Eventually Greece’s euro partners and the International Monetary Fund found the money to bail the country out but it wasn’t long before Ireland had to be rescued too after its property and banking sectors collapsed. In 2011, Portugal’s failure to deal with its chronically sclerotic economy meant it joined the bailout club too.
Now as 2012 dawns, the euro’s role as even a regional currency is uncertain as the crisis has spread to much-bigger Italy, with many sceptical about its ability to survive, at least in its present form.
Today’s pessimism recalls the early days, when consumers worried that the currency would do them in financially, as shopkeepers took advantage of the changeover to hike prices. Maria Esteban, a catering manager in Madrid, remembered the price of a beer jumping from 150 pesetas to 1.50 an increase of 66 per cent.
“People barely knew what they were paying,” said the 50-year-old.
Prices that had been set for their ease 10 francs, which was one coin, for a cone of roasted chestnuts in Paris, for instance saw some of the most egregious markups. Overnight, those chestnuts rose by a third to 2, also a single coin.
A European Central Bank analysis found that while the perception that prices skyrocketed after the euro is generally exaggerated, 0.3 percentage point of 2002’s 2.3 per cent inflation was due to the introduction of the new notes and coins.
But, after that first uneasy year, an EU survey found that just over half of respondents thought the euro was “overall advantageous,” while nearly a third thought the opposite. By 2007, at the height of an economic boom and with calls for the euro to become the world’s reserve currency, 72 per cent thought the currency was a “good thing” for Europe.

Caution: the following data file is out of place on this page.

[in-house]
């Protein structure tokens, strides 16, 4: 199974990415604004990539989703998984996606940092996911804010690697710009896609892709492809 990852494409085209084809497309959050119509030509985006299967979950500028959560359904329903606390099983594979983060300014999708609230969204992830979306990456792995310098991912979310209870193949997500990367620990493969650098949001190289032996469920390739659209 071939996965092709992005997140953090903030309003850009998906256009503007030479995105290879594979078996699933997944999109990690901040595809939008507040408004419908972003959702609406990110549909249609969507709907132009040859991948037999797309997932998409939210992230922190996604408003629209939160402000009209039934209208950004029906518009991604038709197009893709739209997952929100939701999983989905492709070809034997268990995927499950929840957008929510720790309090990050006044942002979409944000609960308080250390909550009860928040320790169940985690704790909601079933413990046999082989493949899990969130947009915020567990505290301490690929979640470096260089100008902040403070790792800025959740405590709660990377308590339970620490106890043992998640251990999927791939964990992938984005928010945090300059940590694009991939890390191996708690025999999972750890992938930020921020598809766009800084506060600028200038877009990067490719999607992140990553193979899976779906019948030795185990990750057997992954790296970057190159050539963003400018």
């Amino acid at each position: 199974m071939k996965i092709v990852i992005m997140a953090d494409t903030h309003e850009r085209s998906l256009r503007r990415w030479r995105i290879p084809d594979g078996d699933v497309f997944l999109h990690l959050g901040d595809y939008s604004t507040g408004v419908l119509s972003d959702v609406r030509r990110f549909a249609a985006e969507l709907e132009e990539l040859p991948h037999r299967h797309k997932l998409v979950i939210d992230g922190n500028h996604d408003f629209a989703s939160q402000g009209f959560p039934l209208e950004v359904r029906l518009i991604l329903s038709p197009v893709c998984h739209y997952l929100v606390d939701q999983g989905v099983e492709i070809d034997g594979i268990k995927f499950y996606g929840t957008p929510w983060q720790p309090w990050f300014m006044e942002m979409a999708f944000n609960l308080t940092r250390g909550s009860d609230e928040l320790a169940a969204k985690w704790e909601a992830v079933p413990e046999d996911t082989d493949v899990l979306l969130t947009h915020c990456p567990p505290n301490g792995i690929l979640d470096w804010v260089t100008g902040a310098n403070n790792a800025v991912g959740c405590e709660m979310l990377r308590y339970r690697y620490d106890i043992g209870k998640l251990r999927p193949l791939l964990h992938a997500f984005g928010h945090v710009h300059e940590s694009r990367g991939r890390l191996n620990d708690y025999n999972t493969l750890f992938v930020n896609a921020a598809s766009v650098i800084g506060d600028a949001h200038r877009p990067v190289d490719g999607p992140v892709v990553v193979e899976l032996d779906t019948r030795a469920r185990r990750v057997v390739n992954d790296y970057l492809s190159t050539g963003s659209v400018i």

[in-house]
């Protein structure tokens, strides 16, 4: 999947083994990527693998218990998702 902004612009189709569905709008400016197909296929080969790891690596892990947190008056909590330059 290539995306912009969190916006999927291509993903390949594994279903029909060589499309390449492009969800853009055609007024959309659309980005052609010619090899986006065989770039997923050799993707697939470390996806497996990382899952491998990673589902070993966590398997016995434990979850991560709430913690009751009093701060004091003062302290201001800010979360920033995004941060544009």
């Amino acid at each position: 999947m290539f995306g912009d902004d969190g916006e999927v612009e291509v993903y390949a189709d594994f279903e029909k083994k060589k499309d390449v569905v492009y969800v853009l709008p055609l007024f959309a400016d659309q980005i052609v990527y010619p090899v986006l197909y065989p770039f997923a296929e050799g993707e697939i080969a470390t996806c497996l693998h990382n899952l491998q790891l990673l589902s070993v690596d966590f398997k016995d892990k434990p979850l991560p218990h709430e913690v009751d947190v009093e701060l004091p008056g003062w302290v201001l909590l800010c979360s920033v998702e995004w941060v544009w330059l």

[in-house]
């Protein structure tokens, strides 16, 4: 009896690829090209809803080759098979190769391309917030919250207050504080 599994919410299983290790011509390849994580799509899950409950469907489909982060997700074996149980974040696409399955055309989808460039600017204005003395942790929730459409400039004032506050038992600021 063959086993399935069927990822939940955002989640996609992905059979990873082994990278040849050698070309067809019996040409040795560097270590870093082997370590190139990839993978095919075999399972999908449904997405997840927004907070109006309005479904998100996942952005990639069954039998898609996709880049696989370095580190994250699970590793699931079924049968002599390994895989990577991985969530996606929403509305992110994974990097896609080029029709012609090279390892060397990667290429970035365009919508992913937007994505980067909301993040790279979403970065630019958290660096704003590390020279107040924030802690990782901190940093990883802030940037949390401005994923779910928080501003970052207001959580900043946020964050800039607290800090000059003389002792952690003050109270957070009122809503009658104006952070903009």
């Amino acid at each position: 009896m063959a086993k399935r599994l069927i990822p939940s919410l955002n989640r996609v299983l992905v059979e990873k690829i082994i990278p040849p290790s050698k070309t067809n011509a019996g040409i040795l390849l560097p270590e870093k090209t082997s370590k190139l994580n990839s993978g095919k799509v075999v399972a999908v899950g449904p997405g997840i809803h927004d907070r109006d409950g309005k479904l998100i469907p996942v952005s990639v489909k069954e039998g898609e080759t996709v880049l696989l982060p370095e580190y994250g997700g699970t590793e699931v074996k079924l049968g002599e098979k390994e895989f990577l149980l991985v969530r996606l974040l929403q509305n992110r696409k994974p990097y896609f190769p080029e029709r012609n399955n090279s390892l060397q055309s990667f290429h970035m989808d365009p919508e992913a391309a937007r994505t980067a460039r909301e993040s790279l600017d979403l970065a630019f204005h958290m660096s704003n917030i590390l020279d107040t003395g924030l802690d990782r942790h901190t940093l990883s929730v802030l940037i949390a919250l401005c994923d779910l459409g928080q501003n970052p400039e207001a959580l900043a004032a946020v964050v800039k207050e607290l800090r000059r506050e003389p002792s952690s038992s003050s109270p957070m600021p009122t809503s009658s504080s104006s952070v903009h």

In the EU’s latest survey, that figure has fallen to around two-thirds of respondents, and the economic downturn has renewed complaints about the squeeze exerted by the single currency.
While public affection for the euro vacillates frequently, Europeans have remained convinced of one thing- Few believe the currency has achieved one of its more lofty goals, forging a common European identity from Dublin to Tallinn.
The European Commission most recently asked citizens last year if the euro had made them feel more European. More than three-quarters said it had “no effect.” That number has remained fairly intractable over the years; it was 80 per cent in 2002.